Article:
"Perfectly preserved" 18th century cherries found in George Washington's Mount Vernon basement

Archaeologists at George Washington's Mount Vernon home found nearly three dozen 18th century glass bottles in a cellar pit. Inside the bottles are what they describe as "perfectly preserved cherries and berries, likely gooseberries or currants." Judging by the photos, "perfect" is a stretch but it is astonishing that these 250-year-old fruits are intact at all.

"Never in our wildest dreams did we imagine this spectacular archaeological discovery," said Mount Vernon president and CEO Doug Bradburn. "We now possess a bounty of artifacts and matter to analyze that may provide a powerful glimpse into the origins of our nation, and we are crossing our fingers that the cherry pits discovered will be viable for future germination."

Indeed, the researchers intend to determine if the seeds, when planted, could grow a tree.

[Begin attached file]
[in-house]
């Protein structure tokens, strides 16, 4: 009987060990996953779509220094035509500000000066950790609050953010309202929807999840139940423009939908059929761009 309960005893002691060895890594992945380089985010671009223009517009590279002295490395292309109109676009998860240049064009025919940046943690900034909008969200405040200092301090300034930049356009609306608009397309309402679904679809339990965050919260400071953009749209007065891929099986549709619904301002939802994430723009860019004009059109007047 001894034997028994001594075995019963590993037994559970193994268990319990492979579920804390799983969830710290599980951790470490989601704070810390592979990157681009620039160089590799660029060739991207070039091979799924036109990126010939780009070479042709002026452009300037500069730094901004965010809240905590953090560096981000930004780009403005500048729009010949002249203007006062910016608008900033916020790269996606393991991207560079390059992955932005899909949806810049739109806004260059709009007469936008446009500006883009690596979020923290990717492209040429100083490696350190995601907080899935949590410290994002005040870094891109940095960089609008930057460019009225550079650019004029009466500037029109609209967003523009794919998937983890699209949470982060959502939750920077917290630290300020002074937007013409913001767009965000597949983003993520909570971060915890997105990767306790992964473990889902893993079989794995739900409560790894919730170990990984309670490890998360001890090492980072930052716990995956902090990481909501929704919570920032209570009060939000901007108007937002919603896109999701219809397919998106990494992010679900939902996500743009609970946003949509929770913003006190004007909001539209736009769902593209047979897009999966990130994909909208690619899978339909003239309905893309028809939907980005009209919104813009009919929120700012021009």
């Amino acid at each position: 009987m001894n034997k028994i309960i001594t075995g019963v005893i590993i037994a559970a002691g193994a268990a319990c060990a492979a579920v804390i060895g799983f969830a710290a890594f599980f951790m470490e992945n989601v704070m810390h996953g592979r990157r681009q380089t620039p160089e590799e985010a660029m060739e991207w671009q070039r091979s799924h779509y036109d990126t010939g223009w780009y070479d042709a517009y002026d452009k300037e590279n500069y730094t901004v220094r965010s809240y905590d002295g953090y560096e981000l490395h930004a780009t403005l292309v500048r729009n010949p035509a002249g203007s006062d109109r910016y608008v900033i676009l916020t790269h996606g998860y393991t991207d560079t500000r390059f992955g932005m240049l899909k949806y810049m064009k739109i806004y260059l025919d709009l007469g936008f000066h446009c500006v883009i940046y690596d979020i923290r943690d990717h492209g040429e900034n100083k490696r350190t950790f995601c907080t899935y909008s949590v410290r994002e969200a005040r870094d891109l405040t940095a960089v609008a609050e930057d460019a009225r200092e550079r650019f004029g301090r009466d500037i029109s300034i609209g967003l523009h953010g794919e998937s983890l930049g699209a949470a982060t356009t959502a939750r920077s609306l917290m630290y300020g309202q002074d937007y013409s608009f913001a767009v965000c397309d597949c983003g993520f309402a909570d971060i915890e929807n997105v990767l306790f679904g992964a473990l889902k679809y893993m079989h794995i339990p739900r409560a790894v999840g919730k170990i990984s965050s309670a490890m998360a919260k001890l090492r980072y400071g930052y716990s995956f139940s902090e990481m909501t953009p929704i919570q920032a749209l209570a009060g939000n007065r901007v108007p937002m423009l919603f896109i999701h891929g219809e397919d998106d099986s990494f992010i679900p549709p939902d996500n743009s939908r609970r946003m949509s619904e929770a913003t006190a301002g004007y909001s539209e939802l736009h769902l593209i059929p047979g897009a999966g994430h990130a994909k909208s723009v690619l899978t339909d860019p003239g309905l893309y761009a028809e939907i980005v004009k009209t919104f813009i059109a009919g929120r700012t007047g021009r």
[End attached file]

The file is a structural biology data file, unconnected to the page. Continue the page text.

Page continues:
According to Mount Vernon principal archaeologist Jason Boroughs, the fact that the fruit didn't disintegrate is thanks to the care and craft of those enslaved people who bottled them.

"The enslaved folks who were taking care of the trees, picking the fruit, working in the kitchen, those would have been the folks that probably would have overseen and done this process," Boroughs told the Associated Press. "It's a highly skilled process. Otherwise they just wouldn't have survived this way."

Previously:• A rat's nest in George Washington's bedroom was chock-full of treasures